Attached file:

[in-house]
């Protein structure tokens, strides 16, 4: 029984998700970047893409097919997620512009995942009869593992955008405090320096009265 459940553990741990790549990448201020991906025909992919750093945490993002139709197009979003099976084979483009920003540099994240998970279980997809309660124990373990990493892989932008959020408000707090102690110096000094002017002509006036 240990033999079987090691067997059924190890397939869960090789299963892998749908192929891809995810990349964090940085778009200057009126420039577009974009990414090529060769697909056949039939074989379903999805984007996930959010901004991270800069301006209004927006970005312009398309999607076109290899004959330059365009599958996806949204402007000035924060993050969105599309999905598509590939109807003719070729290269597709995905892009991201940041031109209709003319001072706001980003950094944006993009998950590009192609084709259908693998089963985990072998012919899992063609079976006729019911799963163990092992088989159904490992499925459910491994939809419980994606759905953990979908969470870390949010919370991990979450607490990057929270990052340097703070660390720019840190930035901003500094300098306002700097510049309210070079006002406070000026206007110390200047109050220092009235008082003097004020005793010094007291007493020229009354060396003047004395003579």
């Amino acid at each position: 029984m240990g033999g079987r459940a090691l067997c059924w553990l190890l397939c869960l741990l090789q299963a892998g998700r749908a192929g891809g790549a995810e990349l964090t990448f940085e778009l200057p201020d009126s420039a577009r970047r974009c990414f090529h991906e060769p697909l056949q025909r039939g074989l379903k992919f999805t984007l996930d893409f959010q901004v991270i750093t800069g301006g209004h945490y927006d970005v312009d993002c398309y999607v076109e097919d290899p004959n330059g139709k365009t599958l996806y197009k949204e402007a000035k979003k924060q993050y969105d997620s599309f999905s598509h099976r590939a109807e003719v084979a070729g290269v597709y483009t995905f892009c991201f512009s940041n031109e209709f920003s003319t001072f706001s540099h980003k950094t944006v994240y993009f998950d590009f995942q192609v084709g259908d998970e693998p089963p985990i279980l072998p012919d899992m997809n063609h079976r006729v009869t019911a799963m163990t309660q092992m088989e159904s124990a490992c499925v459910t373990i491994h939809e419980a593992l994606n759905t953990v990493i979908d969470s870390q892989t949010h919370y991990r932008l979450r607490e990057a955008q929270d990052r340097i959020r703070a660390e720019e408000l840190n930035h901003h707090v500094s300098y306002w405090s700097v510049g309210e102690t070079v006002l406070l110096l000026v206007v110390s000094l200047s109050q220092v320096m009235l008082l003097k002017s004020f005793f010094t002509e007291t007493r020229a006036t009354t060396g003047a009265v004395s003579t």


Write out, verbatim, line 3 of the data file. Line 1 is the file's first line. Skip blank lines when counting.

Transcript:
């Amino acid at each position: 029984m240990g033999g079987r459940a090691l067997c059924w553990l190890l397939c869960l741990l090789q299963a892998g998700r749908a192929g891809g790549a995810e990349l964090t990448f940085e778009l200057p201020d009126s420039a577009r970047r974009c990414f090529h991906e060769p697909l056949q025909r039939g074989l379903k992919f999805t984007l996930d893409f959010q901004v991270i750093t800069g301006g209004h945490y927006d970005v312009d993002c398309y999607v076109e097919d290899p004959n330059g139709k365009t599958l996806y197009k949204e402007a000035k979003k924060q993050y969105d997620s599309f999905s598509h099976r590939a109807e003719v084979a070729g290269v597709y483009t995905f892009c991201f512009s940041n031109e209709f920003s003319t001072f706001s540099h980003k950094t944006v994240y993009f998950d590009f995942q192609v084709g259908d998970e693998p089963p985990i279980l072998p012919d899992m997809n063609h079976r006729v009869t019911a799963m163990t309660q092992m088989e159904s124990a490992c499925v459910t373990i491994h939809e419980a593992l994606n759905t953990v990493i979908d969470s870390q892989t949010h919370y991990r932008l979450r607490e990057a955008q929270d990052r340097i959020r703070a660390e720019e408000l840190n930035h901003h707090v500094s300098y306002w405090s700097v510049g309210e102690t070079v006002l406070l110096l000026v206007v110390s000094l200047s109050q220092v320096m009235l008082l003097k002017s004020f005793f010094t002509e007291t007493r020229a006036t009354t060396g003047a009265v004395s003579t």